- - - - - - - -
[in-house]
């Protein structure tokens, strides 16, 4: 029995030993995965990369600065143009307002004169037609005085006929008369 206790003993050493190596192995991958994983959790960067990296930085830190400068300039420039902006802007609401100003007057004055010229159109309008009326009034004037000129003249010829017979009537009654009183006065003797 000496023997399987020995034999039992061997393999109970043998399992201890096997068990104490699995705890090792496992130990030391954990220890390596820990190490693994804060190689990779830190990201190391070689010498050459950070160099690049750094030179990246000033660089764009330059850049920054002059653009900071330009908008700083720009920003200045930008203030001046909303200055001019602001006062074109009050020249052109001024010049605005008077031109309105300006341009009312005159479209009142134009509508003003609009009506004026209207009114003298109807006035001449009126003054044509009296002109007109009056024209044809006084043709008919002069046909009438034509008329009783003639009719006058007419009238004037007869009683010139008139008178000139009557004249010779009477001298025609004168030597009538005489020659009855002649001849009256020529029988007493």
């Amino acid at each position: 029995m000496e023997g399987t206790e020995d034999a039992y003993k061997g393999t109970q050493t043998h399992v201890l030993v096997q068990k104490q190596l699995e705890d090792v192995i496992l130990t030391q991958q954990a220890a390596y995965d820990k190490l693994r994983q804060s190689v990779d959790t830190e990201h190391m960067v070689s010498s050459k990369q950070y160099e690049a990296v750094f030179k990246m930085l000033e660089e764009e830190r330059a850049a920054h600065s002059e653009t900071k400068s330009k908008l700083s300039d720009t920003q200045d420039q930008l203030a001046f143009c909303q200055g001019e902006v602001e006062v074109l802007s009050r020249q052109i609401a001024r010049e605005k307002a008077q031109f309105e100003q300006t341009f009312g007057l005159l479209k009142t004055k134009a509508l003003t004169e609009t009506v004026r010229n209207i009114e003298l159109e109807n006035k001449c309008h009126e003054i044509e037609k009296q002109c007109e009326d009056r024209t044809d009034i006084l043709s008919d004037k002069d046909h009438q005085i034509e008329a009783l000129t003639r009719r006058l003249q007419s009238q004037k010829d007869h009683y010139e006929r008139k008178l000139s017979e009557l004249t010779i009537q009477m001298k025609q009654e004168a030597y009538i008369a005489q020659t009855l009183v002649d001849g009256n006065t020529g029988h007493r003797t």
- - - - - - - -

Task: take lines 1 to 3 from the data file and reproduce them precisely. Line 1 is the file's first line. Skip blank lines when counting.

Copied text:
[in-house]
């Protein structure tokens, strides 16, 4: 029995030993995965990369600065143009307002004169037609005085006929008369 206790003993050493190596192995991958994983959790960067990296930085830190400068300039420039902006802007609401100003007057004055010229159109309008009326009034004037000129003249010829017979009537009654009183006065003797 000496023997399987020995034999039992061997393999109970043998399992201890096997068990104490699995705890090792496992130990030391954990220890390596820990190490693994804060190689990779830190990201190391070689010498050459950070160099690049750094030179990246000033660089764009330059850049920054002059653009900071330009908008700083720009920003200045930008203030001046909303200055001019602001006062074109009050020249052109001024010049605005008077031109309105300006341009009312005159479209009142134009509508003003609009009506004026209207009114003298109807006035001449009126003054044509009296002109007109009056024209044809006084043709008919002069046909009438034509008329009783003639009719006058007419009238004037007869009683010139008139008178000139009557004249010779009477001298025609004168030597009538005489020659009855002649001849009256020529029988007493």
């Amino acid at each position: 029995m000496e023997g399987t206790e020995d034999a039992y003993k061997g393999t109970q050493t043998h399992v201890l030993v096997q068990k104490q190596l699995e705890d090792v192995i496992l130990t030391q991958q954990a220890a390596y995965d820990k190490l693994r994983q804060s190689v990779d959790t830190e990201h190391m960067v070689s010498s050459k990369q950070y160099e690049a990296v750094f030179k990246m930085l000033e660089e764009e830190r330059a850049a920054h600065s002059e653009t900071k400068s330009k908008l700083s300039d720009t920003q200045d420039q930008l203030a001046f143009c909303q200055g001019e902006v602001e006062v074109l802007s009050r020249q052109i609401a001024r010049e605005k307002a008077q031109f309105e100003q300006t341009f009312g007057l005159l479209k009142t004055k134009a509508l003003t004169e609009t009506v004026r010229n209207i009114e003298l159109e109807n006035k001449c309008h009126e003054i044509e037609k009296q002109c007109e009326d009056r024209t044809d009034i006084l043709s008919d004037k002069d046909h009438q005085i034509e008329a009783l000129t003639r009719r006058l003249q007419s009238q004037k010829d007869h009683y010139e006929r008139k008178l000139s017979e009557l004249t010779i009537q009477m001298k025609q009654e004168a030597y009538i008369a005489q020659t009855l009183v002649d001849g009256n006065t020529g029988h007493r003797t």